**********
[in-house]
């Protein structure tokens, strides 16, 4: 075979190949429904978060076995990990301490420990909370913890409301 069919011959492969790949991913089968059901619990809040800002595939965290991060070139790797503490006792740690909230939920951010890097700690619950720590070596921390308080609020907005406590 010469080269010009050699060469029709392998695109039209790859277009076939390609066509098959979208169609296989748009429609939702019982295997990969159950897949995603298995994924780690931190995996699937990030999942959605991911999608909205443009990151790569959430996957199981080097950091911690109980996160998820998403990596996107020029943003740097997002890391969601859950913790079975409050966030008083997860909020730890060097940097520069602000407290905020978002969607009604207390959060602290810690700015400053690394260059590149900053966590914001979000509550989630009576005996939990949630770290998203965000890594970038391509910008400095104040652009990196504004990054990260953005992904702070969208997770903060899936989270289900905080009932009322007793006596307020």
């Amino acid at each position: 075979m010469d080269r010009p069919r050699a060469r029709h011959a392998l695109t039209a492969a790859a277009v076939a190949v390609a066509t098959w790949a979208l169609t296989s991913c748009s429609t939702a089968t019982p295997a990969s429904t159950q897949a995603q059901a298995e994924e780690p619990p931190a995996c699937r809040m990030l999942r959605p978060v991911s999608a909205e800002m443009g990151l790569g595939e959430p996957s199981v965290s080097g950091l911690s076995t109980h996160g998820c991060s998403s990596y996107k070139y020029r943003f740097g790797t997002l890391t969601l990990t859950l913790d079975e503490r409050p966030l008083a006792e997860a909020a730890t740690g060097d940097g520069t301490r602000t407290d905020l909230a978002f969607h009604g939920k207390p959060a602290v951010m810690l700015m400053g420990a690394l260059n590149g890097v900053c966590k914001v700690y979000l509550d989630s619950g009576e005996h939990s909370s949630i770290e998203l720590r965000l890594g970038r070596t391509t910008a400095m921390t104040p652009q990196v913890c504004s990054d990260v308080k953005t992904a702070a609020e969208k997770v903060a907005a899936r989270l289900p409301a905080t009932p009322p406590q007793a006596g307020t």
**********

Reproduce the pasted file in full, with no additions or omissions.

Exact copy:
[in-house]
């Protein structure tokens, strides 16, 4: 075979190949429904978060076995990990301490420990909370913890409301 069919011959492969790949991913089968059901619990809040800002595939965290991060070139790797503490006792740690909230939920951010890097700690619950720590070596921390308080609020907005406590 010469080269010009050699060469029709392998695109039209790859277009076939390609066509098959979208169609296989748009429609939702019982295997990969159950897949995603298995994924780690931190995996699937990030999942959605991911999608909205443009990151790569959430996957199981080097950091911690109980996160998820998403990596996107020029943003740097997002890391969601859950913790079975409050966030008083997860909020730890060097940097520069602000407290905020978002969607009604207390959060602290810690700015400053690394260059590149900053966590914001979000509550989630009576005996939990949630770290998203965000890594970038391509910008400095104040652009990196504004990054990260953005992904702070969208997770903060899936989270289900905080009932009322007793006596307020």
């Amino acid at each position: 075979m010469d080269r010009p069919r050699a060469r029709h011959a392998l695109t039209a492969a790859a277009v076939a190949v390609a066509t098959w790949a979208l169609t296989s991913c748009s429609t939702a089968t019982p295997a990969s429904t159950q897949a995603q059901a298995e994924e780690p619990p931190a995996c699937r809040m990030l999942r959605p978060v991911s999608a909205e800002m443009g990151l790569g595939e959430p996957s199981v965290s080097g950091l911690s076995t109980h996160g998820c991060s998403s990596y996107k070139y020029r943003f740097g790797t997002l890391t969601l990990t859950l913790d079975e503490r409050p966030l008083a006792e997860a909020a730890t740690g060097d940097g520069t301490r602000t407290d905020l909230a978002f969607h009604g939920k207390p959060a602290v951010m810690l700015m400053g420990a690394l260059n590149g890097v900053c966590k914001v700690y979000l509550d989630s619950g009576e005996h939990s909370s949630i770290e998203l720590r965000l890594g970038r070596t391509t910008a400095m921390t104040p652009q990196v913890c504004s990054d990260v308080k953005t992904a702070a609020e969208k997770v903060a907005a899936r989270l289900p409301a905080t009932p009322p406590q007793a006596g307020t």